CASPER, Wyo. — A proposal to add about 9,000 new natural gas wells in southwest Wyoming is putting sage grouse conservation plans to the test after the U.S. Department of the Interior decided not to list the grouse in a decision made in September 2015, in part because of the conservation plans developed by states like Wyoming.

The proposed project area includes sage grouse habitat, and there are a number of restrictions on development.

The Continental Divide-Creston Natural Gas Project could bring about $1.8 billion in revenue to the state.

The federal Bureau of Land Management recently approved the project, which would cover more than 1 million acres of mostly federal lands.

Some people say there are enough protections, while others worry it’s not enough.

“(The project) is a test,” said Bob Budd, chairman of the Sage Grouse Implementation Team, a Wyoming conservation team. “It’s a chance to look and see how things work . a chance to do all of the things that we would like to do as far as making sure that we can have development and protect the bird’s habitat.”

Wyoming has led years of efforts to conserve the grouse while maintaining energy development key to the state’s economy, the Casper Star-Tribune reported ( ).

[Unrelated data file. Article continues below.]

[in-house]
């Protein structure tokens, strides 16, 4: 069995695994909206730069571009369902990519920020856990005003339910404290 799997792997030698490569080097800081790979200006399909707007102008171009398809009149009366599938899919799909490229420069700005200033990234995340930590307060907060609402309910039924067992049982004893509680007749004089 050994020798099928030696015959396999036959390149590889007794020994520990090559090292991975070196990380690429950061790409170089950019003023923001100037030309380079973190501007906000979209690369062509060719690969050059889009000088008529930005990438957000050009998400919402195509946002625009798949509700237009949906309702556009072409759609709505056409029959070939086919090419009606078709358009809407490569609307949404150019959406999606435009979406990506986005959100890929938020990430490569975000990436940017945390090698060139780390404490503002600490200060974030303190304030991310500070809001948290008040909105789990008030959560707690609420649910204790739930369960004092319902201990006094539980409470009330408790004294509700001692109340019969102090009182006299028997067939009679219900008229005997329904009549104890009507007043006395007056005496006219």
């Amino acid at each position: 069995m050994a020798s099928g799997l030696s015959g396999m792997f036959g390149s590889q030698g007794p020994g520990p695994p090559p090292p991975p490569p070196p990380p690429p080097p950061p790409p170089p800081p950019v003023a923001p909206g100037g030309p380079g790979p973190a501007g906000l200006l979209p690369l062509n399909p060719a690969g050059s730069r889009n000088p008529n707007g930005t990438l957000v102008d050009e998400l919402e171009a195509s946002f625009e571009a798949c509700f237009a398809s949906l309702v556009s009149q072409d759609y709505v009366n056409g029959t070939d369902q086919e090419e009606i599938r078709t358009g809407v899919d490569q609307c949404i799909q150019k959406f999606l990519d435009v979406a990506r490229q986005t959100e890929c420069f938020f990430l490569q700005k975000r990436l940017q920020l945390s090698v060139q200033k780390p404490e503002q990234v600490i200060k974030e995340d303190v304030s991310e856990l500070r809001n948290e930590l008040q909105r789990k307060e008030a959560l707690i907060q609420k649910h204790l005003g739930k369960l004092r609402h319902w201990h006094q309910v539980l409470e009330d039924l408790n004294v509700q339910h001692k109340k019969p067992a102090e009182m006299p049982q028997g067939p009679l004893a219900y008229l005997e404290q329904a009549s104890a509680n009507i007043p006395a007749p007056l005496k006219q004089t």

Dennis Carpenter, field manager for the federal Bureau of Land Management’s Rawlins office, said any exception must include a viable option.

Dan Heilig of the Wyoming Outdoor Council said there are too many exceptions for roads and well pads in priority areas.

“It raises the question of whether the BLM has the capacity to deal adequately with environmental reviews for that number of wells,” Heilig said. “The same issue is presented to the public. How can the public meaningfully participate due to the sheer magnitude?”

“We are going to be there,” Heilig said. “Participating in a constructive way, working with BLM, and industry and other stakeholders in developing mitigation plans that can achieve conservation gains for sage grouse,” he said.

Information from: Casper (Wyo.) Star-Tribune,